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The association between smoking prevalence and eating disorders: a systematic review and meta-analysis.

Addiction 2016 November
BACKGROUND AND AIMS: Cigarette smoking is associated with severe mental illness, including schizophrenia and bipolar disorder, and with morbidity and mortality, but the association with anorexia (AN), bulimia nervosa (BN) and binge eating disorder (BED) is unclear. This meta-analysis compared the odds of smoking in eating disorders (ED) (ED = AN or BN or BED) versus healthy controls (HC) and calculated the prevalence of smokers in people with ED.

METHODS: Three independent authors searched PubMed, MEDLINE and Scopus from database inception until 31 December 2015 for studies reporting data on life-time or current smoking prevalence in BED, BN and AN with or without control group. Meta-analyses were undertaken, calculating odds ratios (ORs) of life-time smoking in BED, BN, AN versus healthy controls (HCs) or prevalence of smoking in BED, BN and AN with 95% confidence intervals (CI).

RESULTS: Thirty-one studies (ED = 8517, controls = 68 335) were meta-analysed. Compared with HCs, there were significantly more smokers among people with BN (life-time OR = 2.165) and BED (life-time OR = 1.792) but not AN (life-time OR = 0.927). BED was associated with smoking the most (life-time prevalence = 47.73%) followed by BN (life-time prevalence = 39.4%) and AN (life-time prevalence = 30.8%). In BN, life-time smoking prevalence was highest in Europe. In AN, higher age moderated both life-time and current smoking prevalence, and body mass index moderated higher life-time smoking prevalence. In BN, female sex moderated higher life-time smoking prevalence.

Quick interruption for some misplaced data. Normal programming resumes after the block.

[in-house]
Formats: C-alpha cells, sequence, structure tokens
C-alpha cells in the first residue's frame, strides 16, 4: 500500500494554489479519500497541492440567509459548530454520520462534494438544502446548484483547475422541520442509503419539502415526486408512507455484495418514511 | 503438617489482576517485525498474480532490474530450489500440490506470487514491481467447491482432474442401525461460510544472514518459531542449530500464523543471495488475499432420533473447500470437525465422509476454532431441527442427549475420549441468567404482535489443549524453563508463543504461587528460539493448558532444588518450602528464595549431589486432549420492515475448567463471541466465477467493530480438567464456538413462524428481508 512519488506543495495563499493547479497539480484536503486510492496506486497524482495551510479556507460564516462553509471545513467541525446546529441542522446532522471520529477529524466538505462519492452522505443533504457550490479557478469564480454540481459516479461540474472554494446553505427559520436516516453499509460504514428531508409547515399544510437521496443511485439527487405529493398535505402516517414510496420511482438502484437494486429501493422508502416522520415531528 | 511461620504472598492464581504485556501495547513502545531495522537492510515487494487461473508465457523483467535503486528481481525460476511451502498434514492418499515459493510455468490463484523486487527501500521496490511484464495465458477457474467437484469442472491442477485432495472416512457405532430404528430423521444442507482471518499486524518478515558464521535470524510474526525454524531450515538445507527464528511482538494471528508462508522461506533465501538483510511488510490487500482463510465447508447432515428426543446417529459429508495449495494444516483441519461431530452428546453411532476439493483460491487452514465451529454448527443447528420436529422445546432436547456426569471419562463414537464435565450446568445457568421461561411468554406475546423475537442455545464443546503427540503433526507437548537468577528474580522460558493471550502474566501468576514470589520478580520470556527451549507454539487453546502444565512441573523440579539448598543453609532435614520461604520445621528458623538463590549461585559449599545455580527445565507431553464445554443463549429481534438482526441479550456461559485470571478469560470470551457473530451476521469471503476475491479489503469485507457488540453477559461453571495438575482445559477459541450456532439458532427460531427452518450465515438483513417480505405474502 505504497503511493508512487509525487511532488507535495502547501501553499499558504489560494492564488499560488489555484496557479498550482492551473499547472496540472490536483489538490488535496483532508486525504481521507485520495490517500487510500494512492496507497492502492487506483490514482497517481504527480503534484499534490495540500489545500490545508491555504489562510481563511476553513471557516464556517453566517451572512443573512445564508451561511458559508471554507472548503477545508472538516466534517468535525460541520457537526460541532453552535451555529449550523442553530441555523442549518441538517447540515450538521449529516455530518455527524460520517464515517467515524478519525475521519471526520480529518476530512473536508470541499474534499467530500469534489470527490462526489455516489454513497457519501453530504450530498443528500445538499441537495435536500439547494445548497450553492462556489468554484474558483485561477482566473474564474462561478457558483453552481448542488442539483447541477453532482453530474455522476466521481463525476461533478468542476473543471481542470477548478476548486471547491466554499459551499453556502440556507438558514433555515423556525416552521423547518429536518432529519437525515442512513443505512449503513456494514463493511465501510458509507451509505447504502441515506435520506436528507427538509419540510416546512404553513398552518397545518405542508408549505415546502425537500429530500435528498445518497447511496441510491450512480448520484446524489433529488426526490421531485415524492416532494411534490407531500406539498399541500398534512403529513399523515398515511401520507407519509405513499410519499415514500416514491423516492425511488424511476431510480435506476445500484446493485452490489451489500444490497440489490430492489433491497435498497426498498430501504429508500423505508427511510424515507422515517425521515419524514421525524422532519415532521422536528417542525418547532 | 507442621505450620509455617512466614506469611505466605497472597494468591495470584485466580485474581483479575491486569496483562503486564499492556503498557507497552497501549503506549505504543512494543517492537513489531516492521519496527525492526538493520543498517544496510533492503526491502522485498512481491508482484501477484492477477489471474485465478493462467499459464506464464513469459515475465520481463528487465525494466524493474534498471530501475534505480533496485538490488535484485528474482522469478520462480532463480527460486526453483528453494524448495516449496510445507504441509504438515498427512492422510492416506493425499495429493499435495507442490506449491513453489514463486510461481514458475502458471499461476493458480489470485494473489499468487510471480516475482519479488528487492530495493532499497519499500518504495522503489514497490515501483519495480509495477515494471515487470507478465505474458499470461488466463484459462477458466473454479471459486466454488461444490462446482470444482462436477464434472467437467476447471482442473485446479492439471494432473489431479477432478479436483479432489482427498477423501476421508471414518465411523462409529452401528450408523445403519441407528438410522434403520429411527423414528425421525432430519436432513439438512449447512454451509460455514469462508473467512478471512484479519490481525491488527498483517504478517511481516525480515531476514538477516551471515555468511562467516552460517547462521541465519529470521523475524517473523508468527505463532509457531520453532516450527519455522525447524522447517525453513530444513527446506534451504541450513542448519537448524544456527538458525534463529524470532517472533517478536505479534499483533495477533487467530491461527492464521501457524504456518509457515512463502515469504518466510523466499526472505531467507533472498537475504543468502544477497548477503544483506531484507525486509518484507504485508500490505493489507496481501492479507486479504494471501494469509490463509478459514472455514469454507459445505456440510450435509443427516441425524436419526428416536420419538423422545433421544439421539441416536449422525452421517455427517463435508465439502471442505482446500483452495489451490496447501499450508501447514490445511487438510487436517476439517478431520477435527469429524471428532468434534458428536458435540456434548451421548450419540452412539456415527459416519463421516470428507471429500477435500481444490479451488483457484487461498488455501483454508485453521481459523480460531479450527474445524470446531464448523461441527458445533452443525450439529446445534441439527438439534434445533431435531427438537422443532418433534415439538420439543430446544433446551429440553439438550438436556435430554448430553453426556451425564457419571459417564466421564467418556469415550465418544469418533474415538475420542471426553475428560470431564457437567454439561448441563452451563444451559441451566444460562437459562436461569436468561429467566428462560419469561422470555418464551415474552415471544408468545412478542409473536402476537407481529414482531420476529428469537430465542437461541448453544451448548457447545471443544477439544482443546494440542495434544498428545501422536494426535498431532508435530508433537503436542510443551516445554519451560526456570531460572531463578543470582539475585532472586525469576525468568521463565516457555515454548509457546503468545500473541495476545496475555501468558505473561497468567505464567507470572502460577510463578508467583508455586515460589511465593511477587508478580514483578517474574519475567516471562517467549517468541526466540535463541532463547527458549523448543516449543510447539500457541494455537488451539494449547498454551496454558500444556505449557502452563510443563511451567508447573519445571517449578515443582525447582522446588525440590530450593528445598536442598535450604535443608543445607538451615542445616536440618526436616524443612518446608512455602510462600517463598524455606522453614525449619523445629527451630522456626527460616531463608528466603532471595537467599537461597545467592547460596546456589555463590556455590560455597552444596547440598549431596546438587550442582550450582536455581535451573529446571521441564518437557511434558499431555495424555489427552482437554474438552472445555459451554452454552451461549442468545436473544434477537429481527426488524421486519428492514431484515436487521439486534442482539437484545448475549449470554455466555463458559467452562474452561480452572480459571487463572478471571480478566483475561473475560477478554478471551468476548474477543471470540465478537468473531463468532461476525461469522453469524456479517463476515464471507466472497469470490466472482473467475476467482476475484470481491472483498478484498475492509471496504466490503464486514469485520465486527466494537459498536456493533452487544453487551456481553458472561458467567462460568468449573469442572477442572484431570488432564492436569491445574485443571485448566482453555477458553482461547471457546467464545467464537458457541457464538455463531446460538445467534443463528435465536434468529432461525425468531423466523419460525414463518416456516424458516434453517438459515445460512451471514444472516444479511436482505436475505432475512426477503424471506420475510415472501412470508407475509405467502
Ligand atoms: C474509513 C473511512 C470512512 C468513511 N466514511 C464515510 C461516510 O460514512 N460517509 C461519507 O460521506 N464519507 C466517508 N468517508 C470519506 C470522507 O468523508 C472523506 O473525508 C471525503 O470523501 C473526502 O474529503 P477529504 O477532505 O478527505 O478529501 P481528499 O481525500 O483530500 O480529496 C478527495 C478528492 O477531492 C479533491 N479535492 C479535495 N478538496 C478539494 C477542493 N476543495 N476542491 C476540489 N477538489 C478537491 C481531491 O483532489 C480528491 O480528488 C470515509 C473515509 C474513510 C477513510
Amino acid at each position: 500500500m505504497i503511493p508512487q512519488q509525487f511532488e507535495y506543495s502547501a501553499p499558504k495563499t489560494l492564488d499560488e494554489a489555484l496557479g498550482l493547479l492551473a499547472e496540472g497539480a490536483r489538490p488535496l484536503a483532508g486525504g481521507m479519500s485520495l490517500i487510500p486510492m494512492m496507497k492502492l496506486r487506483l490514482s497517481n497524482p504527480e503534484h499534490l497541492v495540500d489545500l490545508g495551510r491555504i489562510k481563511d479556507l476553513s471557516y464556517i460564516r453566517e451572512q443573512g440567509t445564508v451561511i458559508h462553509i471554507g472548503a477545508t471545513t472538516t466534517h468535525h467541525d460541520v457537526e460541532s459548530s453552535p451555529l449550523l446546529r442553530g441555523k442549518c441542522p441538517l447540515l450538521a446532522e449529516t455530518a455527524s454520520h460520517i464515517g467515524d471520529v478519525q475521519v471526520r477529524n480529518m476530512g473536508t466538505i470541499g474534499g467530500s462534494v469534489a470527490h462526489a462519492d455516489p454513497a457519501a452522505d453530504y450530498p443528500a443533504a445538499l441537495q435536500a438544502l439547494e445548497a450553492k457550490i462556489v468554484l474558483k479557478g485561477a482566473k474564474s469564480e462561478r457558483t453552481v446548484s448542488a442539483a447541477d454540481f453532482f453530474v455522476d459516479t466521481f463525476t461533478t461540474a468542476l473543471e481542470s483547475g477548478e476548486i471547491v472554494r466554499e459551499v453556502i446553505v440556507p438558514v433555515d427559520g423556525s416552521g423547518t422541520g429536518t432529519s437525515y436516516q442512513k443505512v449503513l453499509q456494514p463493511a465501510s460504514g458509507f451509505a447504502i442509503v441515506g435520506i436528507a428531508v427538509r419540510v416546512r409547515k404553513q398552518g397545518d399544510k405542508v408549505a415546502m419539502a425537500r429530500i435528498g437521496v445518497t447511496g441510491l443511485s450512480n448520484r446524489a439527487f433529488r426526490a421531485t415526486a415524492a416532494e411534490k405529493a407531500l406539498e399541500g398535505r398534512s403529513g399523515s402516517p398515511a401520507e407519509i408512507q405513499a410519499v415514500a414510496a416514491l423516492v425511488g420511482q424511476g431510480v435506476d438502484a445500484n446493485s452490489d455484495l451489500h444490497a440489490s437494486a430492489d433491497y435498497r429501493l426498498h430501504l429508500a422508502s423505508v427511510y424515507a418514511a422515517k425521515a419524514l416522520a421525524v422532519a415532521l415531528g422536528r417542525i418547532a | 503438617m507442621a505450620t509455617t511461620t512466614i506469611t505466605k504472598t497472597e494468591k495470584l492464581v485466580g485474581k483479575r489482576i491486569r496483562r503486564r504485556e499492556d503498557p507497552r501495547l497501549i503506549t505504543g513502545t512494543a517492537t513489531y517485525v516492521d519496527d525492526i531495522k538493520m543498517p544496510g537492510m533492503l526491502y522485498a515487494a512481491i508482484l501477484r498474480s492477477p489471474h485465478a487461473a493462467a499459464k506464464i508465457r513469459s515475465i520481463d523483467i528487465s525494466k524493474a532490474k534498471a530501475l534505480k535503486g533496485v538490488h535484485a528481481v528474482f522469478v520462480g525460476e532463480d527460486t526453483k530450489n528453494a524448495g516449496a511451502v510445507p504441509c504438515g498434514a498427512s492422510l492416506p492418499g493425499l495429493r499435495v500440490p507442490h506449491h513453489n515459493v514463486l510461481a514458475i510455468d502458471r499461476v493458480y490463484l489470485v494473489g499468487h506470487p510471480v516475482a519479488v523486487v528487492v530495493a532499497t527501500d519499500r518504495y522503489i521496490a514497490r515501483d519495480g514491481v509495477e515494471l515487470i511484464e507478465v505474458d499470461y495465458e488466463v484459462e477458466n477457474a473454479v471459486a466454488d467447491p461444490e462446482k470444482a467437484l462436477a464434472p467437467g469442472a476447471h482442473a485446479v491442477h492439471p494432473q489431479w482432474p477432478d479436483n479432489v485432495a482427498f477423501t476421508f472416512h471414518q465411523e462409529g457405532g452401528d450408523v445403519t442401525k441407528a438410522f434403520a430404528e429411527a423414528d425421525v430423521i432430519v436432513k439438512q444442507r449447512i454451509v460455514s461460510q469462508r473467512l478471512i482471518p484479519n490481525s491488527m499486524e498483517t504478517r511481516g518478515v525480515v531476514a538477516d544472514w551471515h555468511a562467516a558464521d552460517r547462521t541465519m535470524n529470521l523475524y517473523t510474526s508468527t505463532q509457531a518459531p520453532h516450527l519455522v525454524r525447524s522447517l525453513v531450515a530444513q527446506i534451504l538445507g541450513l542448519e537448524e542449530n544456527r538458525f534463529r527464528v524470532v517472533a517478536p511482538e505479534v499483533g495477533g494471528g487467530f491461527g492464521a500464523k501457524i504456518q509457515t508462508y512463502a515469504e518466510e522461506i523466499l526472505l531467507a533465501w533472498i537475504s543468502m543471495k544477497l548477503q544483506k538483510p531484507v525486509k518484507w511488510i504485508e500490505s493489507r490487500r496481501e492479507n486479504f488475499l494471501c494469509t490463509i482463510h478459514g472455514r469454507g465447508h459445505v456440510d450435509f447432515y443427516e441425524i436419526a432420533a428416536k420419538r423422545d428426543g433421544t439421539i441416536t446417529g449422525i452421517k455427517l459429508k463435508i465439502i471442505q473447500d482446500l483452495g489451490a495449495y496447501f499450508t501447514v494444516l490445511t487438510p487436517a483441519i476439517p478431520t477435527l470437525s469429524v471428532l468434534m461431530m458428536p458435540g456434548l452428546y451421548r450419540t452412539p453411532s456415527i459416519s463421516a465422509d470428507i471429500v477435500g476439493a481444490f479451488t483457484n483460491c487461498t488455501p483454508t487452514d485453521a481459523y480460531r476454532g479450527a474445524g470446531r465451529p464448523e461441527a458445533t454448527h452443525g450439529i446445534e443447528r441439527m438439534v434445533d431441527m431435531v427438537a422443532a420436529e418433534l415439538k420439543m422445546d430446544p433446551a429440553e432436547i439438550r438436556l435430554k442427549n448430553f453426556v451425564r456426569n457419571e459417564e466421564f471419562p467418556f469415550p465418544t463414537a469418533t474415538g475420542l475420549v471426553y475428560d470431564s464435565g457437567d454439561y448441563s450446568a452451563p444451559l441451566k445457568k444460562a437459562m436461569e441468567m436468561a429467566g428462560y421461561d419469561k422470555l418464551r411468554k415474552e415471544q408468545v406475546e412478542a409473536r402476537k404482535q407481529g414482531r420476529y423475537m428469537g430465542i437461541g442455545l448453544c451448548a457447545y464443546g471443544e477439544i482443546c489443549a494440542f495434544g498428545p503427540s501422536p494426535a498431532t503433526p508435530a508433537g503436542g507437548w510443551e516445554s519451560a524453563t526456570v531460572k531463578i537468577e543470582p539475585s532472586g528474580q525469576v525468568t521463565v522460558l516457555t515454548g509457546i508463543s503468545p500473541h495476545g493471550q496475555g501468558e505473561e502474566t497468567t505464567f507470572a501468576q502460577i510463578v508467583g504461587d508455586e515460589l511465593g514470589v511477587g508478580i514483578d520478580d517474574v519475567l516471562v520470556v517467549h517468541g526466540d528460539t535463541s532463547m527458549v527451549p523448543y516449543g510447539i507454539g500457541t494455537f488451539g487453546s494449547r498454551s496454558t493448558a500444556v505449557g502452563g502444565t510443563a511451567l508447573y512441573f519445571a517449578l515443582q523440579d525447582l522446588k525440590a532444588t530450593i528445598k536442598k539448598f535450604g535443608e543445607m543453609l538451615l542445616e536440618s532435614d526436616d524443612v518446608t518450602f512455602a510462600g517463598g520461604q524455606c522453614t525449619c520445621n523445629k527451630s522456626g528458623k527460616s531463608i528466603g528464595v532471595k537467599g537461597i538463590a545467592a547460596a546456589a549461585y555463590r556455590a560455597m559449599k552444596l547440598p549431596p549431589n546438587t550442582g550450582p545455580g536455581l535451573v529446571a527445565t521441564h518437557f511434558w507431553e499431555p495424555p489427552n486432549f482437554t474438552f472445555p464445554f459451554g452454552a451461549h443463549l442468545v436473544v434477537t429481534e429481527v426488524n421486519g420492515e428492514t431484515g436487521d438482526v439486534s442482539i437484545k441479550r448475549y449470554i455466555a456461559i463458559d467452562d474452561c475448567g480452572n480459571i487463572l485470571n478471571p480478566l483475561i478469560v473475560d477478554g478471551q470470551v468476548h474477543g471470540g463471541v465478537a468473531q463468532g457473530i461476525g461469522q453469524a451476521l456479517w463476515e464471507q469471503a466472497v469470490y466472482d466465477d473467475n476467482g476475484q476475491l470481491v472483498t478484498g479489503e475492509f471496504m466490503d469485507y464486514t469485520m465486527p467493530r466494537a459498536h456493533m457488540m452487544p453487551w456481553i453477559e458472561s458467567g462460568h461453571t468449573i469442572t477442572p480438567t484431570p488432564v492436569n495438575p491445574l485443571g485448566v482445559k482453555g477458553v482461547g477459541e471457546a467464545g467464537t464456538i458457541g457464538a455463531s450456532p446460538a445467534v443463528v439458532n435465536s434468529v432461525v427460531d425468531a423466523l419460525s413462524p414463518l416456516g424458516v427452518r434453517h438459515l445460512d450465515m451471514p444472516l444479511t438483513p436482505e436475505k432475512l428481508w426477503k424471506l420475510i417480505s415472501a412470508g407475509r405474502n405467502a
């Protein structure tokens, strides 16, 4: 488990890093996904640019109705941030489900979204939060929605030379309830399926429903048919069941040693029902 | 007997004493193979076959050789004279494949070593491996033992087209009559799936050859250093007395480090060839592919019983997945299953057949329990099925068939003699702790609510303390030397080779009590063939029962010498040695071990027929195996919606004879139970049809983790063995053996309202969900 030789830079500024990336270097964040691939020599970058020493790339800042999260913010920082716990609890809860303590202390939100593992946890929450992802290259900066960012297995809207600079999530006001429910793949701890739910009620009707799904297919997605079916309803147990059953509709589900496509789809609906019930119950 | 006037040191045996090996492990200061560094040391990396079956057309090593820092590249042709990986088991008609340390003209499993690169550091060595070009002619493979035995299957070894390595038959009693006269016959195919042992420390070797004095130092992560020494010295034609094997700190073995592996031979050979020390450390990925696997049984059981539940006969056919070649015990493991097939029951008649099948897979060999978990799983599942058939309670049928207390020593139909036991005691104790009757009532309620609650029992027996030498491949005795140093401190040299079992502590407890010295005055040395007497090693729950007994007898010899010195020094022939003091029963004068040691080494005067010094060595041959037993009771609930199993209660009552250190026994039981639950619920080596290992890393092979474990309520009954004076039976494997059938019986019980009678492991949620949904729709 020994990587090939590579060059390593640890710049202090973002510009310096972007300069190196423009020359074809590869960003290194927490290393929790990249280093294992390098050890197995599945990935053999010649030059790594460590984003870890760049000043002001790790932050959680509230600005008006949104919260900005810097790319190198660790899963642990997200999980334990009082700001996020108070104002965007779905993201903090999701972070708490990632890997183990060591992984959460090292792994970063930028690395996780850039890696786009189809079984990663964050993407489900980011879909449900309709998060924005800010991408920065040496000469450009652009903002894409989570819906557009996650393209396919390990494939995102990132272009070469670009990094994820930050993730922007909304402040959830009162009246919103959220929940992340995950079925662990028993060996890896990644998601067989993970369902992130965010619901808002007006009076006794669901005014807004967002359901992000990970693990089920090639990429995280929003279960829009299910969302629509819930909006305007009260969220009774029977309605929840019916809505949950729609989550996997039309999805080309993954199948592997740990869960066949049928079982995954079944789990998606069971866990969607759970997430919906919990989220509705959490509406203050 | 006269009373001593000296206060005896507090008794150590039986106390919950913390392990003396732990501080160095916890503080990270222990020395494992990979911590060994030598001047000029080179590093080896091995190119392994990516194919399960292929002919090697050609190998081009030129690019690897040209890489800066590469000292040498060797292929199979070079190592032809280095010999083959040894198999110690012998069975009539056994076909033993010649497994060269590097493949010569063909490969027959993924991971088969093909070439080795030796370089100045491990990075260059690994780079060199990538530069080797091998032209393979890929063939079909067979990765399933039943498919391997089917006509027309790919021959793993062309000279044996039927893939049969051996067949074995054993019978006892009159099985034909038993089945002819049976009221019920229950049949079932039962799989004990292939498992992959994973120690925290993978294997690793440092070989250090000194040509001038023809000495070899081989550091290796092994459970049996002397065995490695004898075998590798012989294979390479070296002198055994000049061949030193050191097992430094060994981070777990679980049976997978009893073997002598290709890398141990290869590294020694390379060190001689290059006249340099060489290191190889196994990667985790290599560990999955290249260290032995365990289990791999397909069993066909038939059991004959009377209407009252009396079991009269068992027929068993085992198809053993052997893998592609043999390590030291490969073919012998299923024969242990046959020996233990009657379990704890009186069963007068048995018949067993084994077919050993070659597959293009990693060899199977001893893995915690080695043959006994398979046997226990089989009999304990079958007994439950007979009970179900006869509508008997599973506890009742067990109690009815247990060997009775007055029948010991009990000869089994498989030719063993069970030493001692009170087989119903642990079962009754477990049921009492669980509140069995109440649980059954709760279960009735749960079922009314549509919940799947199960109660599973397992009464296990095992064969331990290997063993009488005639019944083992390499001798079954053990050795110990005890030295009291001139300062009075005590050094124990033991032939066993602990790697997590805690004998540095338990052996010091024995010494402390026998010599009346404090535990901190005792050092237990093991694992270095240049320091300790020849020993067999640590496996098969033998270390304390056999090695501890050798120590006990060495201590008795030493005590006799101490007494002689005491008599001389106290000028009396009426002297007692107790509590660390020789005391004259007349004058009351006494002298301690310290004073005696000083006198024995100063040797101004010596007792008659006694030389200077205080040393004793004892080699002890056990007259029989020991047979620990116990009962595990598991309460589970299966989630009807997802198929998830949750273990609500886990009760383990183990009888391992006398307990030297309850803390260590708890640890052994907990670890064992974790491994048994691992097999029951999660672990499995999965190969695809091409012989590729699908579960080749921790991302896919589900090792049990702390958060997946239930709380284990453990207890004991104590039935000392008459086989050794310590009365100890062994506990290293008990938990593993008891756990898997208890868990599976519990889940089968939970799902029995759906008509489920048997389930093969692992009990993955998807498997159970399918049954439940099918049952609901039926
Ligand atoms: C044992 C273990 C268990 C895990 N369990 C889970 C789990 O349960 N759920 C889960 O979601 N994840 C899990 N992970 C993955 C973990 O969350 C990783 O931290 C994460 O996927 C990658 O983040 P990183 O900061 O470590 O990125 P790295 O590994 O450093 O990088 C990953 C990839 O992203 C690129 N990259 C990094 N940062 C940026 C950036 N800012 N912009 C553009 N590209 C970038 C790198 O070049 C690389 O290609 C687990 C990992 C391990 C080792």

CONCLUSIONS: People with binge eating disorder and bulimia nervosa are significantly more likely to be life-time smokers than healthy controls, which is not the case for anorexia nervosa.

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